Monday, October 17, 2016

Bible Commentary - 2 Chronicles 16

In this chapter, Asa fights a second war against Baasha of Israel, but does not rely on God this time.

This is the third and final chapter for the life of Asa.

Before diving into the material, I just wanted to point out that almost nothing we have read in these three chapters (2 Chron 14-16) is contained in the book of Kings.  1 Kings 15:9-24 covers the entire life of Asa in a greatly abbreviated fashion.  The two narratives are substantially consistent so it is likely that Kings and Chronicles are derived from a common source, with Chronicles simply presenting more of the underlying material.  This is much of the value of Chronicles because it provides a lot of insight into the kings' lives that we didn't get in the book of Kings.  This chapter is a great example, because it really presents a lot more of the negative side of Asa that we did not see in Kings.

With that said, this chapter is closely connected to the previous two chapters.  The themes in the previous chapters included Asa's devotion to God, God blessing him with peace, and then his response to conflict when it did emerge.  Asa responded in prayer and God brought a victory in his life over his enemies.

This chapter tackles many of the same themes, but Asa's response could not be more different from last time.

This chapter begins with another conflict.  Much like the last one, it followed a long period of peace and prosperity in Judah.  Last time Judah was attacked by the Cushites, from southern Egypt, and this time they are attacked by Baasha and the northern kingdom of Israel.  Rather than respond in prayer against the superior force, Asa responds tactically this time.  He bribes the king of Aram to attack Israel, placing Israel in a pincer between the northern forces of Aram and the southern forces of Judah.  He pays Aram with gold and silver taken from the house of the LORD.  Symbolically, this is like removing his trust in God and placing it in Aram, because it's where he is placing his treasures.

In 2 Chronicles 13:13, Jeroboam had placed kings Abijah in a pincer, but Abijah prayed and the LORD delivered him.  In 2 Chronicles 14, Asa had also prayed and God delivered him from the Cushites.  Now in this chapter Asa is the one seeking to place Baasha in a pincer, using the same tactical maneuver to defeat his enemy.  While this might seem like a wise move, it reveals that Asa is no longer trusting God to help him defeat a stronger adversary.  Even though Asa defeats the Israelite threat, he has made himself dependent on Aram and also permitted Aram to conquer several cities from Israel (v. 4).  This earns Asa a rebuke from the prophet (a different prophet than last time), but the rebuke is surprising to me.  Hanani doesn't say "the army of Israel has escaped from you".  Instead, he says that the army of Aram, his putative ally, escaped from Asa.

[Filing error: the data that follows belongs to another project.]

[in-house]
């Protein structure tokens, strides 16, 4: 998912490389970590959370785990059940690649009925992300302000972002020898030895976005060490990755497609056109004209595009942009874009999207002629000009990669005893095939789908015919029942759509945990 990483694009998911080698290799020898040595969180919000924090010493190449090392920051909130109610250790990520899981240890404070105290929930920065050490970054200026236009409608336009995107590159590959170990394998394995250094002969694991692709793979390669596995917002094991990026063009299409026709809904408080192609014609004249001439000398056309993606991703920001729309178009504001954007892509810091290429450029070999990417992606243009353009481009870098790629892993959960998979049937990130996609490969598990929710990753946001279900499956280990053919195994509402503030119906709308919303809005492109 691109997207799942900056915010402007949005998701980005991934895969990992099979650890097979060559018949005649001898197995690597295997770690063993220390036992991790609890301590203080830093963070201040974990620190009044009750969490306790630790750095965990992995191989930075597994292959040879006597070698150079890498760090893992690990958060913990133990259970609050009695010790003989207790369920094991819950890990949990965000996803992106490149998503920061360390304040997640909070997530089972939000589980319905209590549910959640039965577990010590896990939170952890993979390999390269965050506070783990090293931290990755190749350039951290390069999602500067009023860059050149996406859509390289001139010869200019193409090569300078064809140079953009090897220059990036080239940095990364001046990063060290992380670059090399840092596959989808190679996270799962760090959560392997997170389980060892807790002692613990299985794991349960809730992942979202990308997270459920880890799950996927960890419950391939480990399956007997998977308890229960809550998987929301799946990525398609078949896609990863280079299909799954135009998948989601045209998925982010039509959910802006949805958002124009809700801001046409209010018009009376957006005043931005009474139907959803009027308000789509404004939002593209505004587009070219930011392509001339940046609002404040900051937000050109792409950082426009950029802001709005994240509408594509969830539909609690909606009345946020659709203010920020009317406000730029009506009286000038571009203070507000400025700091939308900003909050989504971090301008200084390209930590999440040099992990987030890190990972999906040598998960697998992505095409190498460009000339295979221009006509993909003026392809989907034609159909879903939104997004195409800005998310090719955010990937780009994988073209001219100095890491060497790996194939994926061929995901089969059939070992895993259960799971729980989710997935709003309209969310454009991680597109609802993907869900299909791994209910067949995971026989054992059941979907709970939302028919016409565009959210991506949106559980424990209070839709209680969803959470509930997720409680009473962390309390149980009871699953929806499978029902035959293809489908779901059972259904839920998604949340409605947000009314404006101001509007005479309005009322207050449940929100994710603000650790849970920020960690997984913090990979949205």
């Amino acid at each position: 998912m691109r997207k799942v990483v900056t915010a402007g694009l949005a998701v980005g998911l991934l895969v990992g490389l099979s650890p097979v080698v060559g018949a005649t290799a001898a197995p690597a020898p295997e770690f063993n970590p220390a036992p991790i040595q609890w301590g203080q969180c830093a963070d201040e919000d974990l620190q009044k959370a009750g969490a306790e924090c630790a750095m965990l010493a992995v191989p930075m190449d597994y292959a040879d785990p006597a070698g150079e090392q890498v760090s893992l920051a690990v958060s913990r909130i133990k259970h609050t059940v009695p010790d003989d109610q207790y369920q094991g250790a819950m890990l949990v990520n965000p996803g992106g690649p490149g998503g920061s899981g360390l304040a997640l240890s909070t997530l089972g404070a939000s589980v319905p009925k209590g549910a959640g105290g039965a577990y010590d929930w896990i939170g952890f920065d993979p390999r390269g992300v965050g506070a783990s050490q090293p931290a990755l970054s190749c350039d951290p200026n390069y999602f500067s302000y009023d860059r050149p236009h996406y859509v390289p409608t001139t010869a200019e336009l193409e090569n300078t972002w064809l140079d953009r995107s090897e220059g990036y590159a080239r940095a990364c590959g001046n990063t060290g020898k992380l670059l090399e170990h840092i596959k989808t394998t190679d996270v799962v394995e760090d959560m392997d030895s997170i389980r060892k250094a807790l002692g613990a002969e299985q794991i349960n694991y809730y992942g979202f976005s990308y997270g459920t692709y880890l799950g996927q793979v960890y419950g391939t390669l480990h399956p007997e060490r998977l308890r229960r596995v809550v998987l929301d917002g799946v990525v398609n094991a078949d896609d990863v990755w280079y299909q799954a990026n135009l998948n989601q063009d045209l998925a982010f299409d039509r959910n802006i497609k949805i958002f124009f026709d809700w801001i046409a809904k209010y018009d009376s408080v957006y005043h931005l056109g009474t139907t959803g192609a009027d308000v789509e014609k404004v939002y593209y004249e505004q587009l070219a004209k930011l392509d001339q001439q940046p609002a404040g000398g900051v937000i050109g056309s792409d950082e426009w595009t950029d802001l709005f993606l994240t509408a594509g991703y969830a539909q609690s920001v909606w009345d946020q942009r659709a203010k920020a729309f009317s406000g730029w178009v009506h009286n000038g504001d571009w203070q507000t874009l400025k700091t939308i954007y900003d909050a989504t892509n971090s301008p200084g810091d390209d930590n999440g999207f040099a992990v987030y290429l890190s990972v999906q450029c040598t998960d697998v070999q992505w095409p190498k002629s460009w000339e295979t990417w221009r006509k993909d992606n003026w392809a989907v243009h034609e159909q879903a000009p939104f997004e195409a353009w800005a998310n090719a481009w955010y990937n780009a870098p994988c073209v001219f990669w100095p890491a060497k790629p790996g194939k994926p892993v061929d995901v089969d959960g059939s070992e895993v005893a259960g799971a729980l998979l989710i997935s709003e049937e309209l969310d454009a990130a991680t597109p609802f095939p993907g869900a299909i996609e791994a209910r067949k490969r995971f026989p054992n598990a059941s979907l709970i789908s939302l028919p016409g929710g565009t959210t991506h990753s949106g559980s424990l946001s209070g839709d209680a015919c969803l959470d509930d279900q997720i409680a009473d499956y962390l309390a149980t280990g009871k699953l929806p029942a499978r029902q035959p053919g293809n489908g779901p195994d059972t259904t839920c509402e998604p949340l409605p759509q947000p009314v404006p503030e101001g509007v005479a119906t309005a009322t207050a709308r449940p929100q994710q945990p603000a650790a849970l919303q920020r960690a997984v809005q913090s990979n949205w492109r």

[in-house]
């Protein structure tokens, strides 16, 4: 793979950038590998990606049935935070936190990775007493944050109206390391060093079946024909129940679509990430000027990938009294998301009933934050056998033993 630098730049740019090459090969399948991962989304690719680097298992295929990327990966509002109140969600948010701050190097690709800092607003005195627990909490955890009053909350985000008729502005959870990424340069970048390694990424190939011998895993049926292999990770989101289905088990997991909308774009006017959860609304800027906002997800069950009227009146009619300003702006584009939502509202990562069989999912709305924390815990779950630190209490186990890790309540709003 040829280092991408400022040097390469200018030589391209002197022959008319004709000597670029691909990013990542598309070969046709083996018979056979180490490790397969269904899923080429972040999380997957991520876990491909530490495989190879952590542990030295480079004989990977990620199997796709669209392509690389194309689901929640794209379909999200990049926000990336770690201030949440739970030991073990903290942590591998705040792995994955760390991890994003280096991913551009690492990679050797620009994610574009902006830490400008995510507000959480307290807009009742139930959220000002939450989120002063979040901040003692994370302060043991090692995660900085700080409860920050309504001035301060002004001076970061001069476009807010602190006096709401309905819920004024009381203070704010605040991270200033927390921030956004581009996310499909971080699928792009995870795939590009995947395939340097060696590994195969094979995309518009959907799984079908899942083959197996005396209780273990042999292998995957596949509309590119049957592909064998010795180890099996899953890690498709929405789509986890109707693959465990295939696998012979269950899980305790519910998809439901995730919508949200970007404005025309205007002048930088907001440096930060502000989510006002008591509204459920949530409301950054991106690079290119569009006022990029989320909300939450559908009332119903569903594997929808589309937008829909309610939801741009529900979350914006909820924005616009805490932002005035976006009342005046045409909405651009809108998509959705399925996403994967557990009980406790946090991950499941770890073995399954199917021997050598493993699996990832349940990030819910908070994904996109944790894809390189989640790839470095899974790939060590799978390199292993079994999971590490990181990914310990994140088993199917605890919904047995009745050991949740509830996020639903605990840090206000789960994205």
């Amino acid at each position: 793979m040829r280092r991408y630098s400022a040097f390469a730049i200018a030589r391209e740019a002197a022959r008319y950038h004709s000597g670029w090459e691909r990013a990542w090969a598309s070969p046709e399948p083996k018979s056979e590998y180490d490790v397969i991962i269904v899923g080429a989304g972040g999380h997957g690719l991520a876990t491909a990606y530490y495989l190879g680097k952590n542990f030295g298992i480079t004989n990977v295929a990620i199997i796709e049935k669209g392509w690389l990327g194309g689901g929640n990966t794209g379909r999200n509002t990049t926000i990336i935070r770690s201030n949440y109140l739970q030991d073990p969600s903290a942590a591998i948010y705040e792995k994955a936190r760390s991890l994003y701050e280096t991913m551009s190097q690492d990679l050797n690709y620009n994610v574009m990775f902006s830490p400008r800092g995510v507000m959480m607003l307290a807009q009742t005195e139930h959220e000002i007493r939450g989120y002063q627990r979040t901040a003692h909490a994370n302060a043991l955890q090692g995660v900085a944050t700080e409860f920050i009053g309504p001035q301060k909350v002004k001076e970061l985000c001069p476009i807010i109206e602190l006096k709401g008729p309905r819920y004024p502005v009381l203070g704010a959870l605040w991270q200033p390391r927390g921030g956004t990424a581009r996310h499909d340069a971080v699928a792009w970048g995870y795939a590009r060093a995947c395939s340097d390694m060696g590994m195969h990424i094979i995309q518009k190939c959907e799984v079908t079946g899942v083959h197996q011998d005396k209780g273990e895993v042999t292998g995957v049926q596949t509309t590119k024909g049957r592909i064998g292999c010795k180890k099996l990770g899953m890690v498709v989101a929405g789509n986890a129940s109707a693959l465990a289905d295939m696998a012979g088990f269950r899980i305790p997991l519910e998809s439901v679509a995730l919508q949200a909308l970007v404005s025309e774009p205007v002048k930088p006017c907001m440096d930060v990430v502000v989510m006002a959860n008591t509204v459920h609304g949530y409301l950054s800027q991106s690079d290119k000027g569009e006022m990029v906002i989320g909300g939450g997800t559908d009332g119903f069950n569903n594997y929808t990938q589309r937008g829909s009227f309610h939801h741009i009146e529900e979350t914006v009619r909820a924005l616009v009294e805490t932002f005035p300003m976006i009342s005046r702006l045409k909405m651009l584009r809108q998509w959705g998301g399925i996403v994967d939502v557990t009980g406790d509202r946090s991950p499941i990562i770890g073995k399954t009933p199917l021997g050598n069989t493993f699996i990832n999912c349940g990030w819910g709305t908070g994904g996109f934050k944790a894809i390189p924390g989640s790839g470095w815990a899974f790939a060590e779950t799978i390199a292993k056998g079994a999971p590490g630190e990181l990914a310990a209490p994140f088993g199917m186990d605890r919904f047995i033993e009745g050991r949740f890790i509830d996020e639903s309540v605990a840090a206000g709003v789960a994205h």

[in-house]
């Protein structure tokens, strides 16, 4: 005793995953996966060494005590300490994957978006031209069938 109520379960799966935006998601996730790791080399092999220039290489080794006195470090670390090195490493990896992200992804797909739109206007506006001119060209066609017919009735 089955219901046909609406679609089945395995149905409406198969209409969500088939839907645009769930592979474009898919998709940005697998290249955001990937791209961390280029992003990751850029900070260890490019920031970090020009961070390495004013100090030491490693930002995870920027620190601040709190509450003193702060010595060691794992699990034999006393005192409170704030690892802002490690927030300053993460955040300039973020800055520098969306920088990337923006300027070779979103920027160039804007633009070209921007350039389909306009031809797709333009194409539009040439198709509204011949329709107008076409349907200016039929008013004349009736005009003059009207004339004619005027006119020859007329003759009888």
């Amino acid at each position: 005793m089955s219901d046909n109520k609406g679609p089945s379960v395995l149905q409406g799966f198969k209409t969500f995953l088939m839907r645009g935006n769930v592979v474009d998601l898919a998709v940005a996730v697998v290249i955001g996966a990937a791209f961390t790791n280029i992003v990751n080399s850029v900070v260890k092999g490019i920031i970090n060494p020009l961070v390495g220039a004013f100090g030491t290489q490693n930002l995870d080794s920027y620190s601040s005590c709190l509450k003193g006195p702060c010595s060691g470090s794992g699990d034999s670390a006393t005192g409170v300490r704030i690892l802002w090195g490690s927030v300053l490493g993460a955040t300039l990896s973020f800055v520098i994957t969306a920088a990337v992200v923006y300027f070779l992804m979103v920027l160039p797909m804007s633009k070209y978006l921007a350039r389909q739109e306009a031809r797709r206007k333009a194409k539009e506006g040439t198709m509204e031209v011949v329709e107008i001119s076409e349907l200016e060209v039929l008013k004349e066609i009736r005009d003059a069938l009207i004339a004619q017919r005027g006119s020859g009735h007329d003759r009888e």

I think there are two reasons for this statement.  First, the LORD has previously shown reluctance about Judah and Israel fighting each other (2 Chron 11:4).  Even though God helped Judah to defeat Israel in battle (2 Chron 13:15-16), I don't believe God wanted this war to happen.  Therefore I believe that God is not seeking to lead Judah into victory over Israel, but rather over their foreign enemies.  I think God is probably wishing to bring peace between Judah and Israel.

Secondly, Aram is a predecessor for the later Assyrian empire that will rise up and destroy Israel entirely.  Both Aram's victories over Israel in v. 4 and the prophet's warning that Judah could have defeated Aram in v. 7 foreshadow Aram's rise to power and dominance over the Mideast.  If only Asa had trusted in God, perhaps the Aramean threat could have been averted.  Instead, Asa's subservience to Aram in this early conflict lays a foundation for Aram's later domination over both Israel and Judah, fueling the rise of a greater threat than Israel ever was.

So that's the difference in Asa's response: rather than trusting in God, he tries to outflank his opponent by allying with Aram.  As a result, he strengthens Aram and Hanani declares that "from now on you will surely have wars".  In the earlier times when Asa trusted in God, God granted him peace.  Now that Asa is trusting in the king of Aram, God promises that he will have wars and conflict.  Even though Asa had previously lived a godly life, he is now drifting further and further from the LORD, and the LORD is rebuking him.

Rather than repenting, Asa responds to that rebuke by hardening his heart; he imprisons the prophet and rejects his message.  What we must understand is that a prophet's rebuke is not meant to tell us that we are hopelessly condemned.  It is an opportunity for repentance, much like how David repented at the words of Nathan (2 Samuel 12:1-13), and Asa should have repented at this time also.  This is perhaps Asa's second chance to turn his life around and get back on track with God's plan for him.  Instead, he reinforces his bad decision by removing the prophet entirely.  He rejects the words of God and the man who brings them.